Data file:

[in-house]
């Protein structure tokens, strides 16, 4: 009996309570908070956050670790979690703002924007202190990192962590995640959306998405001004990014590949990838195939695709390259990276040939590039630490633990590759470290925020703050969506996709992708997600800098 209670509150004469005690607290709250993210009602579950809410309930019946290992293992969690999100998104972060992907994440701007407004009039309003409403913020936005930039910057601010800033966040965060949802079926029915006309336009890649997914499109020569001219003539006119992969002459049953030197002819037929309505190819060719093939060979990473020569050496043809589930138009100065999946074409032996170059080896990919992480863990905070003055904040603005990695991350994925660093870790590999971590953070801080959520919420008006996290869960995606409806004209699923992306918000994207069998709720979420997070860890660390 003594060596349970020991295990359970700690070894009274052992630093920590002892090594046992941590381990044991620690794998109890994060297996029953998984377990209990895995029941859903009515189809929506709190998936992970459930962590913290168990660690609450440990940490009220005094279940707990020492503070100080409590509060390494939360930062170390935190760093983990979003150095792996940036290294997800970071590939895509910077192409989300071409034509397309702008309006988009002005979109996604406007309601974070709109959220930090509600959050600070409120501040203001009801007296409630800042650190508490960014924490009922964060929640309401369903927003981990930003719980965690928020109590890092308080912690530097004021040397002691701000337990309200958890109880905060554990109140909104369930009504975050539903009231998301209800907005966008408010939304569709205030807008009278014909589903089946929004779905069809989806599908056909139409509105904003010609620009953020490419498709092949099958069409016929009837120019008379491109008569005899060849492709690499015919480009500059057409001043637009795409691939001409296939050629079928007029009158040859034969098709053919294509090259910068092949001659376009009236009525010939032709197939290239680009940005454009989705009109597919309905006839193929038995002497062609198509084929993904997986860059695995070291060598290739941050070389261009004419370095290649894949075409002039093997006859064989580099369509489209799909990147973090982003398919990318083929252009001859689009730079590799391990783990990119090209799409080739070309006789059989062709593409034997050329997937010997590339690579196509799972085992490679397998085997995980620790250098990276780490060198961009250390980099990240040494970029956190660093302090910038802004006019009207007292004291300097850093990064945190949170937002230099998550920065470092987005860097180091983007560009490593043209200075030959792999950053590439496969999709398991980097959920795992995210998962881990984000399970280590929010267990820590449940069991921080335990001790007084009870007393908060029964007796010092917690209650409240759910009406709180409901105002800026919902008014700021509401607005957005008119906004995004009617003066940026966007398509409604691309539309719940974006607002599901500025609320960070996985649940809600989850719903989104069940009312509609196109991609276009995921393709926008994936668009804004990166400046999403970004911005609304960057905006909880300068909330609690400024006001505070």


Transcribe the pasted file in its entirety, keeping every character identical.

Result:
[in-house]
């Protein structure tokens, strides 16, 4: 009996309570908070956050670790979690703002924007202190990192962590995640959306998405001004990014590949990838195939695709390259990276040939590039630490633990590759470290925020703050969506996709992708997600800098 209670509150004469005690607290709250993210009602579950809410309930019946290992293992969690999100998104972060992907994440701007407004009039309003409403913020936005930039910057601010800033966040965060949802079926029915006309336009890649997914499109020569001219003539006119992969002459049953030197002819037929309505190819060719093939060979990473020569050496043809589930138009100065999946074409032996170059080896990919992480863990905070003055904040603005990695991350994925660093870790590999971590953070801080959520919420008006996290869960995606409806004209699923992306918000994207069998709720979420997070860890660390 003594060596349970020991295990359970700690070894009274052992630093920590002892090594046992941590381990044991620690794998109890994060297996029953998984377990209990895995029941859903009515189809929506709190998936992970459930962590913290168990660690609450440990940490009220005094279940707990020492503070100080409590509060390494939360930062170390935190760093983990979003150095792996940036290294997800970071590939895509910077192409989300071409034509397309702008309006988009002005979109996604406007309601974070709109959220930090509600959050600070409120501040203001009801007296409630800042650190508490960014924490009922964060929640309401369903927003981990930003719980965690928020109590890092308080912690530097004021040397002691701000337990309200958890109880905060554990109140909104369930009504975050539903009231998301209800907005966008408010939304569709205030807008009278014909589903089946929004779905069809989806599908056909139409509105904003010609620009953020490419498709092949099958069409016929009837120019008379491109008569005899060849492709690499015919480009500059057409001043637009795409691939001409296939050629079928007029009158040859034969098709053919294509090259910068092949001659376009009236009525010939032709197939290239680009940005454009989705009109597919309905006839193929038995002497062609198509084929993904997986860059695995070291060598290739941050070389261009004419370095290649894949075409002039093997006859064989580099369509489209799909990147973090982003398919990318083929252009001859689009730079590799391990783990990119090209799409080739070309006789059989062709593409034997050329997937010997590339690579196509799972085992490679397998085997995980620790250098990276780490060198961009250390980099990240040494970029956190660093302090910038802004006019009207007292004291300097850093990064945190949170937002230099998550920065470092987005860097180091983007560009490593043209200075030959792999950053590439496969999709398991980097959920795992995210998962881990984000399970280590929010267990820590449940069991921080335990001790007084009870007393908060029964007796010092917690209650409240759910009406709180409901105002800026919902008014700021509401607005957005008119906004995004009617003066940026966007398509409604691309539309719940974006607002599901500025609320960070996985649940809600989850719903989104069940009312509609196109991609276009995921393709926008994936668009804004990166400046999403970004911005609304960057905006909880300068909330609690400024006001505070």